Address types, address ranges and address masks
Since the various types of addresses can be represented by different notations, the notations
used in the Command Line Interface are shown below:
● IPv4 addresses
Addresses for the Internet Protocol version 4 are written in the decimal notation of four
numbers from the range 0 to 255, separated by a period.
With leading zeros, the numbers are interpreted as octal numbers, e.g.: 192.168.070.071
● Network masks
A network mask is a series of bits that describes the network part of an IP address.
The notation is normally decimal in keeping with the IP address.
● Alternative notation for network masks
In contrast to the notation described above, network masks can also be represented as a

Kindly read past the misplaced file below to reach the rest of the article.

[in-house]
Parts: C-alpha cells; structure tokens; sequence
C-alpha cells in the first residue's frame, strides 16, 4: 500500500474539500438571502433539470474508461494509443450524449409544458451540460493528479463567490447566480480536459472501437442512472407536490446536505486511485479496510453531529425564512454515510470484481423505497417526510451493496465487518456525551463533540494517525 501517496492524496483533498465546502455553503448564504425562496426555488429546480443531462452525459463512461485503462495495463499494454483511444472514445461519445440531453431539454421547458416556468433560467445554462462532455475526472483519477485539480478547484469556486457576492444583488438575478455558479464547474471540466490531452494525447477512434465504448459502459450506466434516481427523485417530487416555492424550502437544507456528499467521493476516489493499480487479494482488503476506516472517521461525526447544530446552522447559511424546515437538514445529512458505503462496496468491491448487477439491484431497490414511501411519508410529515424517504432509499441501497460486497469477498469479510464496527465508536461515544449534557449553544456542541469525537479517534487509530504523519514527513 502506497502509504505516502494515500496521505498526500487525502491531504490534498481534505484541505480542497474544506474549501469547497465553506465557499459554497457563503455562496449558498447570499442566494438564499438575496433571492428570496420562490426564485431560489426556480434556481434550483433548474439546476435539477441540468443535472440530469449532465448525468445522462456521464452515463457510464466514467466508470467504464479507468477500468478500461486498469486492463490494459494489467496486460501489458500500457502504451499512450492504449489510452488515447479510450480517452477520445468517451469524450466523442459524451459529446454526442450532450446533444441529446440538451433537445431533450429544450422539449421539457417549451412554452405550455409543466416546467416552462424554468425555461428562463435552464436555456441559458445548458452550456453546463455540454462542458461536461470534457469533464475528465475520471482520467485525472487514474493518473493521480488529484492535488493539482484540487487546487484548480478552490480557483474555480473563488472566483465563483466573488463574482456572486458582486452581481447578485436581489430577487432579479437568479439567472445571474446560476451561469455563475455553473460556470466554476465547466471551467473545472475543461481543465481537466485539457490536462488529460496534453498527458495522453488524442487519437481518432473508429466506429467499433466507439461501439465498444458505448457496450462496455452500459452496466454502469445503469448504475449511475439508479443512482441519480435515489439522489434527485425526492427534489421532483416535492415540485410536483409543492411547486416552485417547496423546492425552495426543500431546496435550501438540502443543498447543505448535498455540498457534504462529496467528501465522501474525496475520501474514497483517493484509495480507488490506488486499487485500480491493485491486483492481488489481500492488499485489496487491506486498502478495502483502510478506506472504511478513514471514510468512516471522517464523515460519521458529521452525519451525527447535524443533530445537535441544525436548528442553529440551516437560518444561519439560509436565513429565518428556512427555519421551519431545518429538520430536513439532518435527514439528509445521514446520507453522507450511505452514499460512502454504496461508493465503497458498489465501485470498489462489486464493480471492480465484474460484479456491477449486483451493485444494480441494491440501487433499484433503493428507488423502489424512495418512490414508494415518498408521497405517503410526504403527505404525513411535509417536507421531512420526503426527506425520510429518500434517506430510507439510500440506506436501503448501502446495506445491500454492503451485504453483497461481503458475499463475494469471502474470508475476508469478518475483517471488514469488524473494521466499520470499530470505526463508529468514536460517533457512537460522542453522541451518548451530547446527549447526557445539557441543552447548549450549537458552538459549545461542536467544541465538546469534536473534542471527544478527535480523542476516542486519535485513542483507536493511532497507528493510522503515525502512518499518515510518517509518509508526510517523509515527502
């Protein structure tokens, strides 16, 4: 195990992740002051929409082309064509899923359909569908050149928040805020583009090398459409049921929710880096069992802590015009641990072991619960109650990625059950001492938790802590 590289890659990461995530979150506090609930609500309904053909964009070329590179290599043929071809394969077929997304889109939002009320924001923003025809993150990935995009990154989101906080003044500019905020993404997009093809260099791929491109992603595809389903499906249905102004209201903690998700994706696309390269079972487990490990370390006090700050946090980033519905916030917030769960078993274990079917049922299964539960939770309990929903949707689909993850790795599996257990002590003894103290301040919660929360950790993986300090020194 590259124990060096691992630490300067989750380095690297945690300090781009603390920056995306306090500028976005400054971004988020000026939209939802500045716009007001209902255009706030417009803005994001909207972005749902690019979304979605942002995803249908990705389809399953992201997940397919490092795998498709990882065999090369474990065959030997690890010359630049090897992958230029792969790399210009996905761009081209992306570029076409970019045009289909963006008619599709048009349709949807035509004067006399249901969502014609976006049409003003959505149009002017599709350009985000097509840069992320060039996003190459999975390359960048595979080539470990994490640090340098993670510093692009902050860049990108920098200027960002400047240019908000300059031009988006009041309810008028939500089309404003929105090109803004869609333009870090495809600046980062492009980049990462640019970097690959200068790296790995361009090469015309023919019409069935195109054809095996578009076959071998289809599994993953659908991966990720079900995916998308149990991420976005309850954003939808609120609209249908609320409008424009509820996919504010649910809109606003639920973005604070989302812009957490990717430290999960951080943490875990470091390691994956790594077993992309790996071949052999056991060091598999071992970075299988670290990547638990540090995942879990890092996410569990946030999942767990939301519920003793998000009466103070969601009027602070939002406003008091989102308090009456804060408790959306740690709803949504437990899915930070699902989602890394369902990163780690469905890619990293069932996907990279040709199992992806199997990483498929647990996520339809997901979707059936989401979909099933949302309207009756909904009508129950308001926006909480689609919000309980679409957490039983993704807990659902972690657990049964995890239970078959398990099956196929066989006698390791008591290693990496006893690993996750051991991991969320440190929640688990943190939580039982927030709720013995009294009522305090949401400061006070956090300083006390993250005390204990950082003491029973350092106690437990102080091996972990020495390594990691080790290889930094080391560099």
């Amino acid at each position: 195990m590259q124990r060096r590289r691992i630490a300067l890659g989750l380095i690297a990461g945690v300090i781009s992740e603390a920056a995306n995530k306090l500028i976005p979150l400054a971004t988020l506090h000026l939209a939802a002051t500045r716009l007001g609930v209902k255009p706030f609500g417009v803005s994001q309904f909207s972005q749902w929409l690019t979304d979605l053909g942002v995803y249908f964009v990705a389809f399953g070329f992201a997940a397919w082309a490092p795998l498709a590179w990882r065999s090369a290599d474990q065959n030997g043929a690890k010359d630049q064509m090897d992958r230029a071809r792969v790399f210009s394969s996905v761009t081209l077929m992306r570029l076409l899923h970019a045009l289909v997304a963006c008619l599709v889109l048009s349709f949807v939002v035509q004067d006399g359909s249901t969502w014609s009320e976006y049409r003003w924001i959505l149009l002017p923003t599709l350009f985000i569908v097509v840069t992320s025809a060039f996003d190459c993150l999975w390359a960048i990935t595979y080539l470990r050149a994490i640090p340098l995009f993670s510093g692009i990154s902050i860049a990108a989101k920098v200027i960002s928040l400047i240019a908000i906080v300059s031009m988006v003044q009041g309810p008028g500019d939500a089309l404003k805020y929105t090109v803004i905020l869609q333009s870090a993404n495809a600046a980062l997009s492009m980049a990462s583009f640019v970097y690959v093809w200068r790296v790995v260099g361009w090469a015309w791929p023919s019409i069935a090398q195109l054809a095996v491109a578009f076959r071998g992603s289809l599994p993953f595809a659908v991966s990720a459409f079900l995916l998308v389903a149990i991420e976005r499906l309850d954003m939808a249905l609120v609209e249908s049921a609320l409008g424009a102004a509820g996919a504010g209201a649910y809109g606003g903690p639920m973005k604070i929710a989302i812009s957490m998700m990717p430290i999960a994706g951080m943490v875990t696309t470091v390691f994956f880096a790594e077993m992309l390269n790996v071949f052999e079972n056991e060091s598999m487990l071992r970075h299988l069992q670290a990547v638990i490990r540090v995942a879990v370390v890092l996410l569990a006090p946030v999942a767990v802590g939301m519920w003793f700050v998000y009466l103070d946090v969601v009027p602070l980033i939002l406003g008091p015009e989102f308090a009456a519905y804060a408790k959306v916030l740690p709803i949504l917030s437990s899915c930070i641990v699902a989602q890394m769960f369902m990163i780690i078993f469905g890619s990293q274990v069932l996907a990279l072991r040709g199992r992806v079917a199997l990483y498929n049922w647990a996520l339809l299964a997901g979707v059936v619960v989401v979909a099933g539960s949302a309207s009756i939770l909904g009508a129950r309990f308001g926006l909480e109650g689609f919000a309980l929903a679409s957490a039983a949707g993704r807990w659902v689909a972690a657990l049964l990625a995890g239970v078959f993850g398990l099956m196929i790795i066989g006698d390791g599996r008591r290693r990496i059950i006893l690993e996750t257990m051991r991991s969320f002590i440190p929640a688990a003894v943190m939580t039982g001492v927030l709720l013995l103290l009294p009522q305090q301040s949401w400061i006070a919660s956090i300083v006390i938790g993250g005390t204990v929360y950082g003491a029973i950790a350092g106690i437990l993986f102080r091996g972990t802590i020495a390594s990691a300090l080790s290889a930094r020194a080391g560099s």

number of 1 bits. The mask of the decimal representation 255.255.0.0 is then written as
The syntax is then for example: <ipaddress> / 16
Note that there must be a space before and after the "/".
● MAC addresses
In the syntax of the Command Line Interface, a MAC address is represented as a
sequence of 6 bytes in hexadecimal format, in each case separated by a colon.
The syntax is then, for example aa:aa:aa:aa:aa:aa
● Multicast addresses
Layer 2 multicast addresses as used on this device use the notation of MAC addresses.
For permitted address ranges, check the rules or ask your network administrator.
SCALANCE W760/W720 to IEEE 802.11n Command Line Interface
Configuration Manual, 10/2015, C79000-G8976-C351-05
2.5 Interface identifiers and addresses